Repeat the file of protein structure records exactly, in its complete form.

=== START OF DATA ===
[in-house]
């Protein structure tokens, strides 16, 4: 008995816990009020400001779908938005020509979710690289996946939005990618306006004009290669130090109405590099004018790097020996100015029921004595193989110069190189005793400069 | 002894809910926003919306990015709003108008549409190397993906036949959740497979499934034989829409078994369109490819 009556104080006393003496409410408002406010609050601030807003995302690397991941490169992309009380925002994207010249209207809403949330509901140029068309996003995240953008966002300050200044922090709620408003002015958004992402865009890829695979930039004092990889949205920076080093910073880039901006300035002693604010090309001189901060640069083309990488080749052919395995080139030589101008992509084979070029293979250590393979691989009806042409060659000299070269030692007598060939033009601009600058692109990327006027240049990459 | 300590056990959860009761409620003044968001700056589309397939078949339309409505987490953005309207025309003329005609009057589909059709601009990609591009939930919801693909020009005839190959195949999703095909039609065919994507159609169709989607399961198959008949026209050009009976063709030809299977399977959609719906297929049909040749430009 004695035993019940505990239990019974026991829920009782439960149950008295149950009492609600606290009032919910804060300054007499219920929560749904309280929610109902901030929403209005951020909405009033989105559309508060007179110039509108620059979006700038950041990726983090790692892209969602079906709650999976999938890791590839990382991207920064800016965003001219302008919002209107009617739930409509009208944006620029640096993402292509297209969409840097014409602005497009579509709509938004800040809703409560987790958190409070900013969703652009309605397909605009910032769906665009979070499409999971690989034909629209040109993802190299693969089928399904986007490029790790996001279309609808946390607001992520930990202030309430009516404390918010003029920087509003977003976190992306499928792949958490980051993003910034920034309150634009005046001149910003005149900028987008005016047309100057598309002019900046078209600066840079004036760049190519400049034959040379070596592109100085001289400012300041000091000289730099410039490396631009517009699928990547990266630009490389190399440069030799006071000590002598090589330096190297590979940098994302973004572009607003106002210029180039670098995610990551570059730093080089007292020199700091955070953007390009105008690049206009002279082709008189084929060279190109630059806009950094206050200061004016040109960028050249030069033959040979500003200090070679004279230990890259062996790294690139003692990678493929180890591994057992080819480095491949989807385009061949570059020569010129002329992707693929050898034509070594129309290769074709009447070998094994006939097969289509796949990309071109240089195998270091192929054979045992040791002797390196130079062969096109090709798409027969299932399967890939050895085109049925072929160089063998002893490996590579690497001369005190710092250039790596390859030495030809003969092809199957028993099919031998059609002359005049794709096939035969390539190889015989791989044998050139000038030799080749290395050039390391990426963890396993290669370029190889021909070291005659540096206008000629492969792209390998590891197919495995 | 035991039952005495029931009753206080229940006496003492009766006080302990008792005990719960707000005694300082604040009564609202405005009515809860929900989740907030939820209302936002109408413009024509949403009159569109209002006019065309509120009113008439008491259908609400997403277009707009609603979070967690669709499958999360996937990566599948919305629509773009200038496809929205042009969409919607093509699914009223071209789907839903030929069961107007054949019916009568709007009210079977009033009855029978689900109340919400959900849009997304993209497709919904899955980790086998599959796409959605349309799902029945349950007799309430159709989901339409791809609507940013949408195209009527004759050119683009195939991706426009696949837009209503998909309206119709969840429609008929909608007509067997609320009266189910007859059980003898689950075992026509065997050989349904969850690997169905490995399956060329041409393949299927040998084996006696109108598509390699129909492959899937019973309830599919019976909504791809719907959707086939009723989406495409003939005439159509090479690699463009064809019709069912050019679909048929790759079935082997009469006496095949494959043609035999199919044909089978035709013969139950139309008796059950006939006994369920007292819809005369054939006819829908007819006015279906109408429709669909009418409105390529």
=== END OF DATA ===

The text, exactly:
[in-house]
């Protein structure tokens, strides 16, 4: 008995816990009020400001779908938005020509979710690289996946939005990618306006004009290669130090109405590099004018790097020996100015029921004595193989110069190189005793400069 | 002894809910926003919306990015709003108008549409190397993906036949959740497979499934034989829409078994369109490819 009556104080006393003496409410408002406010609050601030807003995302690397991941490169992309009380925002994207010249209207809403949330509901140029068309996003995240953008966002300050200044922090709620408003002015958004992402865009890829695979930039004092990889949205920076080093910073880039901006300035002693604010090309001189901060640069083309990488080749052919395995080139030589101008992509084979070029293979250590393979691989009806042409060659000299070269030692007598060939033009601009600058692109990327006027240049990459 | 300590056990959860009761409620003044968001700056589309397939078949339309409505987490953005309207025309003329005609009057589909059709601009990609591009939930919801693909020009005839190959195949999703095909039609065919994507159609169709989607399961198959008949026209050009009976063709030809299977399977959609719906297929049909040749430009 004695035993019940505990239990019974026991829920009782439960149950008295149950009492609600606290009032919910804060300054007499219920929560749904309280929610109902901030929403209005951020909405009033989105559309508060007179110039509108620059979006700038950041990726983090790692892209969602079906709650999976999938890791590839990382991207920064800016965003001219302008919002209107009617739930409509009208944006620029640096993402292509297209969409840097014409602005497009579509709509938004800040809703409560987790958190409070900013969703652009309605397909605009910032769906665009979070499409999971690989034909629209040109993802190299693969089928399904986007490029790790996001279309609808946390607001992520930990202030309430009516404390918010003029920087509003977003976190992306499928792949958490980051993003910034920034309150634009005046001149910003005149900028987008005016047309100057598309002019900046078209600066840079004036760049190519400049034959040379070596592109100085001289400012300041000091000289730099410039490396631009517009699928990547990266630009490389190399440069030799006071000590002598090589330096190297590979940098994302973004572009607003106002210029180039670098995610990551570059730093080089007292020199700091955070953007390009105008690049206009002279082709008189084929060279190109630059806009950094206050200061004016040109960028050249030069033959040979500003200090070679004279230990890259062996790294690139003692990678493929180890591994057992080819480095491949989807385009061949570059020569010129002329992707693929050898034509070594129309290769074709009447070998094994006939097969289509796949990309071109240089195998270091192929054979045992040791002797390196130079062969096109090709798409027969299932399967890939050895085109049925072929160089063998002893490996590579690497001369005190710092250039790596390859030495030809003969092809199957028993099919031998059609002359005049794709096939035969390539190889015989791989044998050139000038030799080749290395050039390391990426963890396993290669370029190889021909070291005659540096206008000629492969792209390998590891197919495995 | 035991039952005495029931009753206080229940006496003492009766006080302990008792005990719960707000005694300082604040009564609202405005009515809860929900989740907030939820209302936002109408413009024509949403009159569109209002006019065309509120009113008439008491259908609400997403277009707009609603979070967690669709499958999360996937990566599948919305629509773009200038496809929205042009969409919607093509699914009223071209789907839903030929069961107007054949019916009568709007009210079977009033009855029978689900109340919400959900849009997304993209497709919904899955980790086998599959796409959605349309799902029945349950007799309430159709989901339409791809609507940013949408195209009527004759050119683009195939991706426009696949837009209503998909309206119709969840429609008929909608007509067997609320009266189910007859059980003898689950075992026509065997050989349904969850690997169905490995399956060329041409393949299927040998084996006696109108598509390699129909492959899937019973309830599919019976909504791809719907959707086939009723989406495409003939005439159509090479690699463009064809019709069912050019679909048929790759079935082997009469006496095949494959043609035999199919044909089978035709013969139950139309008796059950006939006994369920007292819809005369054939006819829908007819006015279906109408429709669909009418409105390529």